Will Your Lichen Planus Stop You From Getting A Dental Implant?

If you've been diagnosed with lichen planus, you're in the minority. That being said, it's a fairly common ailment, and the condition affects about 1 in 100 people at some point in their lives. It's a chronic condition that results in patches of small papules (raised area of skin) on your body and your oral mucosa (in your mouth). When lichen planus is affecting your mouth, can you still receive a dental implant?

A Benign Condition

Lichen planus is a benign condition and isn't going to endanger your health. It can still be a considerable annoyance since the papules can seemingly flare up without warning. When these papules are evident in your mouth, it doesn't mean that you're unable to have a dental implant placed in your mouth, but the condition must be taken into consideration when scheduling your surgery.

Jaw Bone and Soft Tissues

Dental implants rely upon a healthy jaw bone with adequate density, and your gingival tissue also needs to be in a good condition. The presence of any papules resulting from lichen planus means that your dentist might opt to slightly delay your dental implant procedure until the papules have subsided. This generally doesn't take long, so any delay will be minimal.

Topical Treatment

Many people don't receive treatment for lichen papules, which isn't a concern since the condition doesn't really require intervention. However, upcoming dental implant surgery means that your dentist might wish to offer topical treatment. This generally involves corticosteroid treatment to shrink the papules.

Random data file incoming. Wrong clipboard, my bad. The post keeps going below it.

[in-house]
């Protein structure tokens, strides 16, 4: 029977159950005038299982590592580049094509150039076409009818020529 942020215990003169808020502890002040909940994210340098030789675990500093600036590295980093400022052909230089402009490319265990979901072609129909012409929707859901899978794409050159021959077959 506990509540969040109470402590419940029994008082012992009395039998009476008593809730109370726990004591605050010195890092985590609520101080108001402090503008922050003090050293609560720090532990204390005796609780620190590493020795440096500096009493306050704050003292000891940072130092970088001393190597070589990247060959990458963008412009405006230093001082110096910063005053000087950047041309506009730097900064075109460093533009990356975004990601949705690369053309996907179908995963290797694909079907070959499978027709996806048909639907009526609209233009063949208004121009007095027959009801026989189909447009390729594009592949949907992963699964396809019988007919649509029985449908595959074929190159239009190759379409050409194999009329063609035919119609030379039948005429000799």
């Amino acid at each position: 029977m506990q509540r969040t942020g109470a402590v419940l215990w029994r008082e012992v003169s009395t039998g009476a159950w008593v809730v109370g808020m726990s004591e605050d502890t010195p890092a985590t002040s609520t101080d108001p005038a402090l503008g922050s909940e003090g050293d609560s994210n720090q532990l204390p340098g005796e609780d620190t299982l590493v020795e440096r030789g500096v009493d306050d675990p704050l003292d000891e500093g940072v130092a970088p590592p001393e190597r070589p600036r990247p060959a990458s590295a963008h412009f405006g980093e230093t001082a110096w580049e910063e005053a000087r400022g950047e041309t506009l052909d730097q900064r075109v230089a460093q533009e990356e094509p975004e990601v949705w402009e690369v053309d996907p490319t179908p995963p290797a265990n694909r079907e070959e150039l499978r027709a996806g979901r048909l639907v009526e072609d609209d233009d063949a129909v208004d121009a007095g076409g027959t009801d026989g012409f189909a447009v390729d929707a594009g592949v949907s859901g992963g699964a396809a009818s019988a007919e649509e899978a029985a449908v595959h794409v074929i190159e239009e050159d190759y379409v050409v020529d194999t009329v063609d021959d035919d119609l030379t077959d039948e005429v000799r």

Proceeding with Dental Implant Surgery

Once your lichen planus and the subsequent papules are being managed, it's usually safe to proceed with your dental implant surgery. While subsequent appointments are required for all dental implant patients, your dentist might ask you to visit more often than a patient without lichen planus. This is to ensure that any subsequent papules are promptly treated, as they might interfere with the healing process in which the implant integrates with your bone and soft tissues. This allows them to quickly reapply any topical treatments so that the papules don't have the potential to contribute to implant failure. 

Lichen planus isn't a hugely relevant constraint for receiving a dental implant, although the condition must be managed before the implant can be placed. Additionally, there will be strict follow-ups so that your condition can be closely monitored while the implant is healing. Reach out to a professional for more information about dental implants